|Photo Credit: Kamal Zharif (Creative Commons)|
It's an inspiring and inciting letter, one that demands a response. Thus, I've adapted Bill's original note as a letter to the Western church:
Dear North American Church:
Our church is getting big. That’s something to be happy about. But it’s something to worry about, too, and I don’t mind telling you I’m damned worried. I’m worried that we’re going to fall into the trap of bigness, that we’re going to worship techniques instead of substance, that we’re going to follow history instead of making it, that we’re going to be drowned by superficialities instead of buoyed up by solid fundamentals. I’m worried lest hardening of the creative arteries begin to set in.
There are a lot of great technicians in ministry. And unfortunately they talk the best game. They know all the rules. They can tell you that people in a program will get you greater church attendance. They can tell you that a sermon should be this short or that long. They can tell you that bulletins and blog posts should be broken up for easier reading. They can give you fact after fact after fact. They are the scientists of ministry. But there’s one little rub. Ministry is fundamentally discipleship and discipleship happens to be not a science, but an art.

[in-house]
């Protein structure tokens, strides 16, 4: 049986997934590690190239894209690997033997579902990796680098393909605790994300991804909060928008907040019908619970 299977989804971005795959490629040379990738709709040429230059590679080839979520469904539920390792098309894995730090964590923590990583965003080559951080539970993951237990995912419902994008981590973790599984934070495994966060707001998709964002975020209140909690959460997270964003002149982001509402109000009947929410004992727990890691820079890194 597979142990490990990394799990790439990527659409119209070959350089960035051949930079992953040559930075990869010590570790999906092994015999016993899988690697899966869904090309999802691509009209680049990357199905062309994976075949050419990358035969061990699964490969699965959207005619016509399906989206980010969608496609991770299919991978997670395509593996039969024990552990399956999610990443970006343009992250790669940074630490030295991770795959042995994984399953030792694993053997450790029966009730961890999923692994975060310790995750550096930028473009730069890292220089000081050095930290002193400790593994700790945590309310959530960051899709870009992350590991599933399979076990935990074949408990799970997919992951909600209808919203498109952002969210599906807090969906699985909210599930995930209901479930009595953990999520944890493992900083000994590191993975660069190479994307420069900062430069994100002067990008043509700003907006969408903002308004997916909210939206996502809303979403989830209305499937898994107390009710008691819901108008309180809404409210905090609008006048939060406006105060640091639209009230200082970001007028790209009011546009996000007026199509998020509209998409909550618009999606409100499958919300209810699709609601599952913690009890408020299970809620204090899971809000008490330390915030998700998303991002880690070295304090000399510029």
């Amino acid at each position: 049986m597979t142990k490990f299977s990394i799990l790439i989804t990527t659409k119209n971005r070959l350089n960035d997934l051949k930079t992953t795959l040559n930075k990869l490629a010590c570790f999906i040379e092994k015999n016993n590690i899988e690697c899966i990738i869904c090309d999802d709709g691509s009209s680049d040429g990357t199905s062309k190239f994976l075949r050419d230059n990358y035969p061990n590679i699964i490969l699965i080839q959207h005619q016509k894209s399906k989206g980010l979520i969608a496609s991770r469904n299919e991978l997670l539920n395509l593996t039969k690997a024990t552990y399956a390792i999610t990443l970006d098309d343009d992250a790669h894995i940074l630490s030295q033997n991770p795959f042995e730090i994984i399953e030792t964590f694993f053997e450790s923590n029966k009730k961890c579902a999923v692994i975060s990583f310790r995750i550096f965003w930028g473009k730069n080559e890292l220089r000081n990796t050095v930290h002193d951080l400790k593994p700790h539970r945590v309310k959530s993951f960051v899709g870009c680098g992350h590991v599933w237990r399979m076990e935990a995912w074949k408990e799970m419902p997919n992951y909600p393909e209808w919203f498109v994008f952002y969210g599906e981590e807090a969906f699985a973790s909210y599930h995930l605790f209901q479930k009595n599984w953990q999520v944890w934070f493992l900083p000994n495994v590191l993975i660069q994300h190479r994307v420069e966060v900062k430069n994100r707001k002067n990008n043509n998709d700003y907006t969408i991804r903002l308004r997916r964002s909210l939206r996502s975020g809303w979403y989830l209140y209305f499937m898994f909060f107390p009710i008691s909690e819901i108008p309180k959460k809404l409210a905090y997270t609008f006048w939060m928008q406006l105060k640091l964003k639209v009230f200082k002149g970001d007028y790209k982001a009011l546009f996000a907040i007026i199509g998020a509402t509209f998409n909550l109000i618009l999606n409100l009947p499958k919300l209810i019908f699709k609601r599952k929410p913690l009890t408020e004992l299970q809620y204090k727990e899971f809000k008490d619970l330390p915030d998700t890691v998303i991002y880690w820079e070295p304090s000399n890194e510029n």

It’s that creative spark that I’m so jealous of for our church and that I am so desperately fearful of losing. I don’t want academicians. I don’t want scientists. I don’t want people who do the right things. I want people who do inspiring things.
In the past year I must have read books, heard podcasts, and listened to seminars from about 80 people – writers and artists in the ministry world. Many of them were from the so-called giants of the ministry field. It was appalling to see how few of these people were genuinely creative. Sure, they had theological know-how. Yes, they were up on church program techniques and trends.
But look beneath the technique and what did you find? A sameness, a mental weariness, a mediocrity of ideas. But they could defend every method on the basis that it obeyed the rules of ministry and got people to attend church programs. It was like worshiping a ritual instead of God.
All this is not to say that technique or methods are unimportant. Superior technical skill will make a good ministry better. But the danger is a preoccupation with technical skill or the mistaking of practices for creative ability. The danger lies in the temptation to buy routinized men who have a formula for ministry success. The danger lies in the natural tendency to go after tried-and-true talent that will not make us stand out but rather make us look like the rest of the world.
If we are to advance as the church, we must emerge as a distinctive personality. We must develop and embrace our Creator's philosophy and not have the methodological philosophy of others imposed on us.
Let us blaze new trails. Let us prove to the world that good taste, good art, and good relationships can be Good News.
Bill Bernbach (and a bit of Joel Mayward)
What do you think? Agree or disagree? Anything you'd add?